Prime Minister John Key has slammed the idea of a Labour Party capital gains tax due to be announced next Thursday saying it would take New Zealand "screaming backwards."
It was an envy-based tax and New Zealand's tax system should be more "aspirational."
Speaking to the Wellington Employers' Chamber of Commerce this morning, Key questioned how much it would raise and said it would have to apply to everything other than the family home in order to fund Labour's big spending promises.
He said it would take 15 years before revenue was realised - unless it applied to unrealised assets - and was a complicated tax that had been rejected by two major tax reviews.
Key said a capital gains tax had been rejected by two major reviews, the Tax Working Group last year and the 2001 McLeod Tax review.
"They rejected it on the basis that they are very complex, there is a lot of tax structuring that ultimately becomes involved, people don't sell assets because people only pay a capital gains tax on realisation," he said.
Labour has not confirmed the details of its tax policy but it is understood the tax would not apply to the family home, that it would not be retrospective - though that has yet to be defined - and it would not apply to property forced to be sold by a death.
Given that Labour opposes National's policy to raise $5 billion to $ 7 billion in partial privatising of state assets, it has to find other ways to fund its big ticket items such as the $1.3 billion annual cost of making the first $5000 earned tax-free, and $250 million taking gst of fruit and vegetables.
Labour is expected to raise the top rate of taxation again it it becomes Government but Mr Key said raising it from 33 per cent to 39 per cent at $100,000, raised $1 billion over three years.
Key said a 15 per cent capital gains tax on individual's investment property would raise $700 million a year, after 15 years.
That wouldn't raise enough for Labour's promises.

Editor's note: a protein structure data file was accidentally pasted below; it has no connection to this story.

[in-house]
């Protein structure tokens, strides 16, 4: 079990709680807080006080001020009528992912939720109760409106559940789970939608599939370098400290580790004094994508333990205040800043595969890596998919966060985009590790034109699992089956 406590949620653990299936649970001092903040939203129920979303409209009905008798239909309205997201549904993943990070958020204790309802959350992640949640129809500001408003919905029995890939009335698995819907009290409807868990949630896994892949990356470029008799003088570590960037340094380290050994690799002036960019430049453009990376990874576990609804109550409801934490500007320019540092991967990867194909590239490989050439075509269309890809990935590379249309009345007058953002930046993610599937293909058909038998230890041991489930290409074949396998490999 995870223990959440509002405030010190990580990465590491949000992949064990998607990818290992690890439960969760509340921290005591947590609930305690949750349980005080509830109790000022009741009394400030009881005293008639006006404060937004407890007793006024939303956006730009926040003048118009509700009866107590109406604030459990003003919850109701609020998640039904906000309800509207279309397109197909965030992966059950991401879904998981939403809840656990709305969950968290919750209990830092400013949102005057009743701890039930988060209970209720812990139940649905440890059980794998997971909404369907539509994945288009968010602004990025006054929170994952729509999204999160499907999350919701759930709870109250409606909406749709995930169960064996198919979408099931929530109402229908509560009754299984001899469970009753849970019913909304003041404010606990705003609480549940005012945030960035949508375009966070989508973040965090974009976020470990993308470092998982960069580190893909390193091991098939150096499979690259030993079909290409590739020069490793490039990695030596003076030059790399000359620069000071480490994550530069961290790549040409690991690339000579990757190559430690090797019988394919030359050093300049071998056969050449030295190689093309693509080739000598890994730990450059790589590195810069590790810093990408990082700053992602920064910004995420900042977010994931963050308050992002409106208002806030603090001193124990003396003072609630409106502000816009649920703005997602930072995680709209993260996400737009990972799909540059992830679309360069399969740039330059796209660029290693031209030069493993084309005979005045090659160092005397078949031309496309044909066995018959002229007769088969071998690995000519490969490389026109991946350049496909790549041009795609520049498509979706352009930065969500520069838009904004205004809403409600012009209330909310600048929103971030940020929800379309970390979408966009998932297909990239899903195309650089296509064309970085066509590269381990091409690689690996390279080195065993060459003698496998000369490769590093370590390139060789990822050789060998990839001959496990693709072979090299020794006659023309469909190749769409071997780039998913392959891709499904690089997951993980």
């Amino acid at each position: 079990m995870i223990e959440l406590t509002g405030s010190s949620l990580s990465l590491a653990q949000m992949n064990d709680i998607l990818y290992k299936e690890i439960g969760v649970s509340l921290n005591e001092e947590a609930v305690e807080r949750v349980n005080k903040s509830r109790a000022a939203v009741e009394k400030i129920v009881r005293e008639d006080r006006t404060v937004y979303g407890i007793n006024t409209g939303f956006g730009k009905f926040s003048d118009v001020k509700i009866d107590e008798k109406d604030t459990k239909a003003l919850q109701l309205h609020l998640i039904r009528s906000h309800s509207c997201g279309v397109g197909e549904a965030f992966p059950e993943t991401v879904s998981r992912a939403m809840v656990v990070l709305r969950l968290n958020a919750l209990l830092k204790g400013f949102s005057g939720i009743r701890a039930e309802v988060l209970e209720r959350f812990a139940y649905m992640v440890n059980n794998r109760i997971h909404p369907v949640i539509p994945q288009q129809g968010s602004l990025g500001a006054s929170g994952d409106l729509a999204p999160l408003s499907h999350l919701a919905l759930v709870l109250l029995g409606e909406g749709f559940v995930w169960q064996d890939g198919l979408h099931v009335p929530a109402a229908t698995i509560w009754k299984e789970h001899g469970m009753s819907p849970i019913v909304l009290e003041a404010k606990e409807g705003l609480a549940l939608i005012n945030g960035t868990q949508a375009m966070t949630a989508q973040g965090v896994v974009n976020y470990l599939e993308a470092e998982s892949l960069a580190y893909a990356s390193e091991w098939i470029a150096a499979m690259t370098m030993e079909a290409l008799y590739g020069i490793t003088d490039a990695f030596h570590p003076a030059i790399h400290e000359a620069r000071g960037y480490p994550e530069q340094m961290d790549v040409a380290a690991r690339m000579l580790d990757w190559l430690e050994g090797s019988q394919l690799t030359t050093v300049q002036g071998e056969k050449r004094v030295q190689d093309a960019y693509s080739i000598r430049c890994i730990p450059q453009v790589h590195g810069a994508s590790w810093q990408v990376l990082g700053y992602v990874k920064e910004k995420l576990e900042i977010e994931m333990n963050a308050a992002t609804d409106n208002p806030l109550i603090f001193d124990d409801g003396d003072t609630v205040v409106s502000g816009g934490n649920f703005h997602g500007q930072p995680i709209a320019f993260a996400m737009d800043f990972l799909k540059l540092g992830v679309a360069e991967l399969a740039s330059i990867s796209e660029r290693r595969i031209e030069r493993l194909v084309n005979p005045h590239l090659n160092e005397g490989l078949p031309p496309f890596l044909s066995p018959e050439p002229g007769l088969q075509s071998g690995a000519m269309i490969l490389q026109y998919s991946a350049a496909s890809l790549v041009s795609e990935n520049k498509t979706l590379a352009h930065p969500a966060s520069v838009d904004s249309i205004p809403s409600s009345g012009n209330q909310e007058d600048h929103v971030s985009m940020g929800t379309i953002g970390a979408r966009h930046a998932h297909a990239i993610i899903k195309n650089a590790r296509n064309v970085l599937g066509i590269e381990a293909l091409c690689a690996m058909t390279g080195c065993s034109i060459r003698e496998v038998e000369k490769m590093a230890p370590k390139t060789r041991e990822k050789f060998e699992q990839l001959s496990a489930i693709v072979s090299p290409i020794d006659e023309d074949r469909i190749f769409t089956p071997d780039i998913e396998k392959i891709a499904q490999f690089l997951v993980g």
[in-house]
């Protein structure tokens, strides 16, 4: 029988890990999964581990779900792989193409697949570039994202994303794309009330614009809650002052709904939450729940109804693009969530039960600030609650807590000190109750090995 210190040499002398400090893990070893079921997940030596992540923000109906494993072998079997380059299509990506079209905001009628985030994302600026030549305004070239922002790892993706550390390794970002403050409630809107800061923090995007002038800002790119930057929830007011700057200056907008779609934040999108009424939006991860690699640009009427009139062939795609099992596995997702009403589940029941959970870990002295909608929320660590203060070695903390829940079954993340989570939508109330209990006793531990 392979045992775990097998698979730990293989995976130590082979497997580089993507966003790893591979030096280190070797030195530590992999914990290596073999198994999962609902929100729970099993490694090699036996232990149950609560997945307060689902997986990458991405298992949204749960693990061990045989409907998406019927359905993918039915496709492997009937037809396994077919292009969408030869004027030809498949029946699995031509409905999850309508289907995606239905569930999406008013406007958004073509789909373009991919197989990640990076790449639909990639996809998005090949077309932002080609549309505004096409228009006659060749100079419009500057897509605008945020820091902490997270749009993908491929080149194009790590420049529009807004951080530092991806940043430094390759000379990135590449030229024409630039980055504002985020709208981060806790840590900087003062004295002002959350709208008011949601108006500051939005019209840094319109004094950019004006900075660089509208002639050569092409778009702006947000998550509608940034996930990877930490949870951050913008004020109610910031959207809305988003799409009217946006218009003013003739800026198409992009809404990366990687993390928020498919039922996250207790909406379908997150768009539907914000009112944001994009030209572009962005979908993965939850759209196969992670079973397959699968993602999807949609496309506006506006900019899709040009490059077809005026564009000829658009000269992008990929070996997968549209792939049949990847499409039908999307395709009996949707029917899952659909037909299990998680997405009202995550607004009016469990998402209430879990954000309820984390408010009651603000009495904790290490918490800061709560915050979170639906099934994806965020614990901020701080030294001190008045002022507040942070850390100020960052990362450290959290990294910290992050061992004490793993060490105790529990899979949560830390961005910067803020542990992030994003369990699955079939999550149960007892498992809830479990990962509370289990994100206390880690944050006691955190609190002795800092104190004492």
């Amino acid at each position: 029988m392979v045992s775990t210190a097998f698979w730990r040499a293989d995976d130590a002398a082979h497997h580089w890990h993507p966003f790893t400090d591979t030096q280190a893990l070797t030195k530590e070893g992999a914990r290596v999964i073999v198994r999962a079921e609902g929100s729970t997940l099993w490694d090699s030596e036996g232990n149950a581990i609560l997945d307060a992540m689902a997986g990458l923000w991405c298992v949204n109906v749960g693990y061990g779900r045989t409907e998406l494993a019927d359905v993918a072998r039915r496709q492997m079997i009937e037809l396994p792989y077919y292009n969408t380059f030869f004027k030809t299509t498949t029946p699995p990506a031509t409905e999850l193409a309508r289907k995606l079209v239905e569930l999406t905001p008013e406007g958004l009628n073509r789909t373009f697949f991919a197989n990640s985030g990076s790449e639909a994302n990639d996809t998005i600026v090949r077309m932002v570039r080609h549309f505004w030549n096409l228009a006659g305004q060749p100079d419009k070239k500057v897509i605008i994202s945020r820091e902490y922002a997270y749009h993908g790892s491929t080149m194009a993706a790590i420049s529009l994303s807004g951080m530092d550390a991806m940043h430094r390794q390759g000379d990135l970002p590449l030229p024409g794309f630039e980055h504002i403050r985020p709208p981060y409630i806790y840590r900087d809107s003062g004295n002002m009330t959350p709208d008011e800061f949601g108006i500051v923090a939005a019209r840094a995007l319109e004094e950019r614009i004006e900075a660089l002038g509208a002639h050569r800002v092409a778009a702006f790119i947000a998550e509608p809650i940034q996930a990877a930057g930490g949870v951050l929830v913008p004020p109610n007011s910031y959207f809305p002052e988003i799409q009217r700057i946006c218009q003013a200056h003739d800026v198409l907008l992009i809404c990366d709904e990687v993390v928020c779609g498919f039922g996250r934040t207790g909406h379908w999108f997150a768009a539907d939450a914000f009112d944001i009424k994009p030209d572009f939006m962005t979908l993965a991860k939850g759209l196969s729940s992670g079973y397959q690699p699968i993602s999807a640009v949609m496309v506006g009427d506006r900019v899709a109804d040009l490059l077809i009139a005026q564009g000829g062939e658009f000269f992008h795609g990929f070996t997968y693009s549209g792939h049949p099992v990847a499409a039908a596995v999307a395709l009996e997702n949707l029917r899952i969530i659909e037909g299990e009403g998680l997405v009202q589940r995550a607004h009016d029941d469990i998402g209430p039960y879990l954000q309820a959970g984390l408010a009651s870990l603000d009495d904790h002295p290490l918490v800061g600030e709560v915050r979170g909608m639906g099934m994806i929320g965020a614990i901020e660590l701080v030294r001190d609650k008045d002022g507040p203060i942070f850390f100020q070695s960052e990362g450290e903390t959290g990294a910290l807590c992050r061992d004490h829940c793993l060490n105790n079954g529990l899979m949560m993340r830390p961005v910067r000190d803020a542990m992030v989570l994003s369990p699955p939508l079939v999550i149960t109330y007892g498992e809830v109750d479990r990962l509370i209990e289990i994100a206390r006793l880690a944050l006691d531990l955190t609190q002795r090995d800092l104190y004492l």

Citing media speculation that a capital gains tax would raise $4.5 billion annually, he said that the Tax Working Group came up with that figure but it was at 30 per cent and not just on investment properties but shares, business properties, farms, baches.
Looking at the way Australia had implemented it, it had taken 15 years to fully achieve.
"So for the next three years if they don't sell assets as they are arguing they wont, if they do have a $5000 tax-free threshhold as they arguing they will and they do take gst off fruit and vegetables, they are $12 billion in the hole for the first three years of that theoretical government with no cash coming in at all.
"That is the reality. That is not us making things up. That is not us adding in all the other things they said they might do.
Key said it was not that panacea to rising house prices.
"If anybody thinks it is, they need to go and look at Australia, the United States and the UK," he said.
"All of them have a capital gains tax and all of them have experienced a substantial gain in house prices."
He said Labour's policy of a capital gains tax present two options: "One for a National Government that is going to take the country forward on very much a low-rate, broad-based aspirational tax system and vision for where New Zealand goes, or you can take the country screaming backwards under what Labour is proposing.
"Make no mistake, when you put more taxes on the economy you slow things down."
He said that 13 per cent of New Zealand taxpayers paid 51 per cent of all personal tax."
"So yes of course you can slug it to them with a higher top personal rate and target them rental properties and other things they might own."
But was that delivered was an economic environment where wages were lower than Australia and tax rates were no longer competitive.